Scenario: Marco was hired in October 2023 by BespokeCloke, a handcrafted cloak outfitter located in Wyoming with 51 employees. In March of 2024, Marco’s father falls ill, and Marco needs to take six weeks of leave to care for his father while he recovers. BespokeCloke decides to be generous and even though Marco hasn’t been employed for 12 months prior to the start of his leave, they grant him his FMLA rights early. Months pass, and Marco and his spouse adopt a child. In November of 2024, after reaching his 12 months and 1250-hour threshold, he requests 12 weeks of FMLA leave to bond with his new child. BespokeCloke informs him that since they granted him FMLA leave in March, he only has six weeks left this year to bond with his new child. Marco objects, explaining that in March he was not an FMLA-eligible employee, so the time he took then could not have counted against his FMLA allotment.
Who is right?: The U.S. Department of Labor has held that an employer must follow the requirements of the FMLA in designating time as FMLA leave: no more and no less. The DOL has addressed two specific examples of this principle: an employer cannot delay designation of the FMLA to allow an employee to stack other sick leave with FMLA, and an employer may not provide additional FMLA leave beyond the 12-week FMLA entitlement. While the DOL has not specifically opined on whether an employer can grant FMLA eligibility prematurely, employers would be wise to exercise caution here. While designating Marco’s absence as FMLA leave prior to meeting eligibility requirements may sound more generous, the employer cannot do so to the detriment of his future FMLA entitlement.
How can an employer manage this? This technical reading of the FMLA may be cold comfort to an employee who has no leave rights in March of 2024 prior to reaching FMLA eligibility. If the employer cannot prematurely grant FMLA rights, what can they do to help? An employer can offer its own company leave policy to provide leave rights to employees before they become eligible for FMLA. For example, they can offer an employee who has not met the FMLA’s eligibility requirements up to 12 weeks of leave for the same reasons, available for use in their first 12 months of employment. That time cannot count against their FMLA allotment.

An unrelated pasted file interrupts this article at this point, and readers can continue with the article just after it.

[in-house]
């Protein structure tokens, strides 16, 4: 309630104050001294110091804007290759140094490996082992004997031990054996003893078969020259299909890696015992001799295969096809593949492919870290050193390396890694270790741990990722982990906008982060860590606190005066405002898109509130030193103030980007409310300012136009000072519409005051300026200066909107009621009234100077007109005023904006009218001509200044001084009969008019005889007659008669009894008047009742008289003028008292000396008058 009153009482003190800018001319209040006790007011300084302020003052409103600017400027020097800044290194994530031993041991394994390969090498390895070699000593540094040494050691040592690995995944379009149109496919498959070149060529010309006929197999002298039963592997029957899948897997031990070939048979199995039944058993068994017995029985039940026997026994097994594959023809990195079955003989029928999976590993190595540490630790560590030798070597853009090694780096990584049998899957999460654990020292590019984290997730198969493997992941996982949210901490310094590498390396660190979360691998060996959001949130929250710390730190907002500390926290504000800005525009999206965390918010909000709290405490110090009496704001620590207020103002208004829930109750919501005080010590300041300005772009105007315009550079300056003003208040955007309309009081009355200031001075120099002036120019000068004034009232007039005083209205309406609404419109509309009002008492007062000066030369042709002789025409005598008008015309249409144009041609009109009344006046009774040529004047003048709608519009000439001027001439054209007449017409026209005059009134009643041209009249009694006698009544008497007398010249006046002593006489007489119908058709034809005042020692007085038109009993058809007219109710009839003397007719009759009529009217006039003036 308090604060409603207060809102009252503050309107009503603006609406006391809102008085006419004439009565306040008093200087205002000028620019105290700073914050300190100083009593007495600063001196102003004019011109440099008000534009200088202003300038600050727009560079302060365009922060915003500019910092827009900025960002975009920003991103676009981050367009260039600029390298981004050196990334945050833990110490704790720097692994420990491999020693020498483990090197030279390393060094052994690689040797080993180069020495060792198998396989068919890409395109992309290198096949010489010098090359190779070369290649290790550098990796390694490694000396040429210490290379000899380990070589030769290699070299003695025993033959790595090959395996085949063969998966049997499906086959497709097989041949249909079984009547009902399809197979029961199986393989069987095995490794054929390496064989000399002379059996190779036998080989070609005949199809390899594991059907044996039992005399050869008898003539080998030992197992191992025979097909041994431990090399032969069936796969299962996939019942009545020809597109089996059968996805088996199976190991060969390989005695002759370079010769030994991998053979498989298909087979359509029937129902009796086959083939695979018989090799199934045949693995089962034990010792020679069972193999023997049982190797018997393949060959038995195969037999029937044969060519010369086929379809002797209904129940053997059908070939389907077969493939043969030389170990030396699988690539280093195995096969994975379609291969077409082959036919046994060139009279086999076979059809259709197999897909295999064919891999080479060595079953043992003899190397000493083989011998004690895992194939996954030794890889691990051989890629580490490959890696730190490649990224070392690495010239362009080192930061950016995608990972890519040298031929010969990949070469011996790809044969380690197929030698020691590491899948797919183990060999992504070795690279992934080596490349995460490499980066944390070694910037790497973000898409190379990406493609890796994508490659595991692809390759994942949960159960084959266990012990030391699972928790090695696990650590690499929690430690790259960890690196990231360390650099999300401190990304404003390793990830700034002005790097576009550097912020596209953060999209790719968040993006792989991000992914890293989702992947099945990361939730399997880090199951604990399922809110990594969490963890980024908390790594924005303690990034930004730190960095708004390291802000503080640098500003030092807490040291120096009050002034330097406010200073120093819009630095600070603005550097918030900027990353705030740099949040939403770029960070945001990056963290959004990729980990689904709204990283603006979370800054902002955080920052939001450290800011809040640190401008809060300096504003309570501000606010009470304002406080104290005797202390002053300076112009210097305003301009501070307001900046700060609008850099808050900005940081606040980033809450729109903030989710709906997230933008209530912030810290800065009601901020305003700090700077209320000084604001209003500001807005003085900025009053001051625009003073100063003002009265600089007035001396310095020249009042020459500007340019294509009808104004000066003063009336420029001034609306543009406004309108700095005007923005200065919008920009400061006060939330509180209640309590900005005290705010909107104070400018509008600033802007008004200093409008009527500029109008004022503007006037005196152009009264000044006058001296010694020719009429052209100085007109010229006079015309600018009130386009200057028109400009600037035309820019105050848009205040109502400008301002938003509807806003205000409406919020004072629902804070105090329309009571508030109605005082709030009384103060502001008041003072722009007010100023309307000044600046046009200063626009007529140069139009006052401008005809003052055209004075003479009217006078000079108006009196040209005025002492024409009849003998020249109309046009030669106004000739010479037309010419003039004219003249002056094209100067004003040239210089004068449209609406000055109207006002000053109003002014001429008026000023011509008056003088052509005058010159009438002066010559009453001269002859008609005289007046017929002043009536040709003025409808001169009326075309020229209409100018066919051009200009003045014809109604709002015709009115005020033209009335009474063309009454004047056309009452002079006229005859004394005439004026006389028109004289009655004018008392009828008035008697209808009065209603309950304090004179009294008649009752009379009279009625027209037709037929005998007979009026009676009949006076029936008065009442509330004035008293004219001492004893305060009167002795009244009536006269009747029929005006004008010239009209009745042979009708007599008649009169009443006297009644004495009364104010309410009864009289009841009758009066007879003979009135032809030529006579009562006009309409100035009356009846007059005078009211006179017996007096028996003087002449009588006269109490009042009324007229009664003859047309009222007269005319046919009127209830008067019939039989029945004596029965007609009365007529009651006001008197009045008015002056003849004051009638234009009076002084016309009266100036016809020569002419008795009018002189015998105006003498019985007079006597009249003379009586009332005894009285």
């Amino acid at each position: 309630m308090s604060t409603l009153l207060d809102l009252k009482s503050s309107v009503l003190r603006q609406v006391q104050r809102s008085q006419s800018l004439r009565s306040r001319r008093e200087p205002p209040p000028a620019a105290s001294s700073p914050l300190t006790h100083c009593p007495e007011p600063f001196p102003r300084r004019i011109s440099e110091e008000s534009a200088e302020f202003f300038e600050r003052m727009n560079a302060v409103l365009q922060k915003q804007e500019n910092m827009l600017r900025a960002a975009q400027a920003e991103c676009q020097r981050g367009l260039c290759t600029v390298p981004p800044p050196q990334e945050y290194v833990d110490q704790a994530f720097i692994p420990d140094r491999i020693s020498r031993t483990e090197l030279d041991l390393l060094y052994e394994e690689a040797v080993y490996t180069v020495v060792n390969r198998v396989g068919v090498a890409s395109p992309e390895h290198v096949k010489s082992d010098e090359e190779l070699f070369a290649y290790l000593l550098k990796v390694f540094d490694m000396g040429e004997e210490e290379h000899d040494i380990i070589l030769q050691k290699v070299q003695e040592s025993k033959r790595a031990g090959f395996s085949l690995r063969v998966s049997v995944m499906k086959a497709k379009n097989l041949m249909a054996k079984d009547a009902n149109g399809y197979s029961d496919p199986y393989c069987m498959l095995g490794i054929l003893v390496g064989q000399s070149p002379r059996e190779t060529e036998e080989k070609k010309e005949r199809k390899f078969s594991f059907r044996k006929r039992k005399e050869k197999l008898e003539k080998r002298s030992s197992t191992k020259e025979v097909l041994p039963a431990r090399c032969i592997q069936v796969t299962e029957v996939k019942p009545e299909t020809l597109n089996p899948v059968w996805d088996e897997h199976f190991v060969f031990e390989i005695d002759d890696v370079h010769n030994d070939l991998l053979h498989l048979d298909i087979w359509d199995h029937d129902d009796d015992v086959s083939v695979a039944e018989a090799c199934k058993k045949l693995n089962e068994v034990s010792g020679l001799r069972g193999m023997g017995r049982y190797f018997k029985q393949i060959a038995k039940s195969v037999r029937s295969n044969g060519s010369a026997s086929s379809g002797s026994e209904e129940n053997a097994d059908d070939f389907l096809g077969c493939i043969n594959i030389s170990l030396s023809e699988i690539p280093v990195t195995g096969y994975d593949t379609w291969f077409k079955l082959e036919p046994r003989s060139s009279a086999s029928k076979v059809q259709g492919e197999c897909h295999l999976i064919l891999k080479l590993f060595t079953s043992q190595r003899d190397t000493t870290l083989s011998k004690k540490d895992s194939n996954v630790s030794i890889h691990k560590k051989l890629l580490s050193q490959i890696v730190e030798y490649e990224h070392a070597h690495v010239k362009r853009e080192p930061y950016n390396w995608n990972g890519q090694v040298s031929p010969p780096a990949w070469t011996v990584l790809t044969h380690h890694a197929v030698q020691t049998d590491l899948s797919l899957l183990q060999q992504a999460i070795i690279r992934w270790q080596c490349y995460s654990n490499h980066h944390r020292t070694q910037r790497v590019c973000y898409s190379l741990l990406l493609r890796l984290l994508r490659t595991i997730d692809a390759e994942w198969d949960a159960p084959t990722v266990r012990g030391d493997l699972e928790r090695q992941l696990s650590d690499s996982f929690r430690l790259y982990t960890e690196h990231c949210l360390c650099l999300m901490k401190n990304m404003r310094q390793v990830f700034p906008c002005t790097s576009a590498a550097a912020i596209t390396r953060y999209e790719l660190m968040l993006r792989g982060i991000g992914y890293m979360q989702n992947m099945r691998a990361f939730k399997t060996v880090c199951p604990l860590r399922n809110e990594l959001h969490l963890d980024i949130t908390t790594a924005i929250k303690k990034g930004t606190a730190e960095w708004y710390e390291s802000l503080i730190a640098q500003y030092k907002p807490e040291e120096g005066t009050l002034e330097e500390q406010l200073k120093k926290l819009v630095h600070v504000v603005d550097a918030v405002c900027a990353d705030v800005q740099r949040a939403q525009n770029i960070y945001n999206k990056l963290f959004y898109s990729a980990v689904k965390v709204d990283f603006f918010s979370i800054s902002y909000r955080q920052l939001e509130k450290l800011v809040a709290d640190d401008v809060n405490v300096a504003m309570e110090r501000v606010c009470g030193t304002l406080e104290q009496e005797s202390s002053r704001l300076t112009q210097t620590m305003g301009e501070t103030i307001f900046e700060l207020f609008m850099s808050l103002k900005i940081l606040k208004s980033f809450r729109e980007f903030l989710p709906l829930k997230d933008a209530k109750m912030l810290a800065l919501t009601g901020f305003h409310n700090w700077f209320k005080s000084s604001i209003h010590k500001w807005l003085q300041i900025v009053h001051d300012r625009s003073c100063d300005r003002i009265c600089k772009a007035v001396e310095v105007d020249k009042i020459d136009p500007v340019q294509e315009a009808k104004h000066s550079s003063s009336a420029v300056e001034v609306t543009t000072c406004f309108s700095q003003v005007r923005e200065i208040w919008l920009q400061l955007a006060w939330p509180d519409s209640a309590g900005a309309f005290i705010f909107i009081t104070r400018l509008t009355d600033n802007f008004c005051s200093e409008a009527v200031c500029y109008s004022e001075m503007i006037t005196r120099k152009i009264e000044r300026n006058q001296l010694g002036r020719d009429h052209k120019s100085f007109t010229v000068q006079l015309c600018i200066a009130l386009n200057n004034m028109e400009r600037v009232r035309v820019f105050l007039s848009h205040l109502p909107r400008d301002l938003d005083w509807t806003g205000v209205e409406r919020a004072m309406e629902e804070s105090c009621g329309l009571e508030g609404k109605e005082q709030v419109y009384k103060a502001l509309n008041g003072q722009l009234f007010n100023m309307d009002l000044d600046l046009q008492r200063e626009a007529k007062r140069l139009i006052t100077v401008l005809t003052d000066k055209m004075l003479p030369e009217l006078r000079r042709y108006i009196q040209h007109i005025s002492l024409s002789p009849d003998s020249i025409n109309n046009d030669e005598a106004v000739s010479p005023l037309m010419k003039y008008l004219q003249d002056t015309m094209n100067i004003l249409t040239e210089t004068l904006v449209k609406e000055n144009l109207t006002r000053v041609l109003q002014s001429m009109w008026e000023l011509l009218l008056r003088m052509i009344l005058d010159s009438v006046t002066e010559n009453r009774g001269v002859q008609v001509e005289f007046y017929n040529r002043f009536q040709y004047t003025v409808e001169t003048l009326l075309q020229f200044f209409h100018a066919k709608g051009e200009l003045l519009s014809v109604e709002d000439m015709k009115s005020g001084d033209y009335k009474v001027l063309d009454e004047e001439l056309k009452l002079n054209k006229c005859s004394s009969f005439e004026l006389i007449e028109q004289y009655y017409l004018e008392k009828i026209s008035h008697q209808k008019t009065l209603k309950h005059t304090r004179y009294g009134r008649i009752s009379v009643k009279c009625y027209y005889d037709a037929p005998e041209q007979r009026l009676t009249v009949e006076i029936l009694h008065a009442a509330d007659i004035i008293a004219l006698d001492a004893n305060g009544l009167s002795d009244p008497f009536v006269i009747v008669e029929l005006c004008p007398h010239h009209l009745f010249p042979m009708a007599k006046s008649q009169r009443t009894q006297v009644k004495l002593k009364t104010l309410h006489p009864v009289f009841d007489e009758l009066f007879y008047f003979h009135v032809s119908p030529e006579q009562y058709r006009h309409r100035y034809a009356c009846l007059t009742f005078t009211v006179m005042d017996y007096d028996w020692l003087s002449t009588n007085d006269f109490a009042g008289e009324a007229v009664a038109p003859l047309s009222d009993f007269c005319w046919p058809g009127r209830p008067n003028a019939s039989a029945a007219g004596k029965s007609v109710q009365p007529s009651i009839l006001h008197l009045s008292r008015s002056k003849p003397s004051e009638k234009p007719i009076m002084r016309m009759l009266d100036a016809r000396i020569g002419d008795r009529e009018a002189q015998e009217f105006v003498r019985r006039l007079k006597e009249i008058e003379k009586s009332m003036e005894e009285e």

Why would an employer provide extra benefits? Many employers recognize the employee as a whole person with needs outside of the workplace and proactively want to provide generous benefits. Thus far, we are talking about unpaid leave – the right to take time off and be reinstated upon return, not the right to be paid during this time. As such, while there is undeniable financial impact, it is limited. Moreover, whether leave is granted under the FMLA or a company policy, employers can require documentation for the time off to ensure it is being used according to the law or policy’s requirements, i.e. legitimate medical needs or to bond with a new baby, for example. And while this can still present a challenge to employers, the expense of staff turnover cannot be understated: a multitude of studies on this topic indicate the costs of turnover can range from a few thousand dollars to over 200% of an employee’s salary. Altruism aside, a leave of absence may be the least expensive option for the employer.
Could the Americans with Disabilities Act help?
Even if the FMLA doesn’t apply, doesn’t the Americans with Disabilities Act (ADA) provide some coverage for an employee, especially if she is asking for an accommodation to work from home, as in the case of Kyte Baby’s employee?
The ADA applies to employers with 15 or more employees, so for the sake of argument, let’s assume Kyte Baby meets the threshold of a covered employer. And the ADA has zero eligibility requirements, so there is no need to meet an hours or months of service requirement. Surely her hospital-bound baby qualifies this employee for accommodations under the ADA or state law?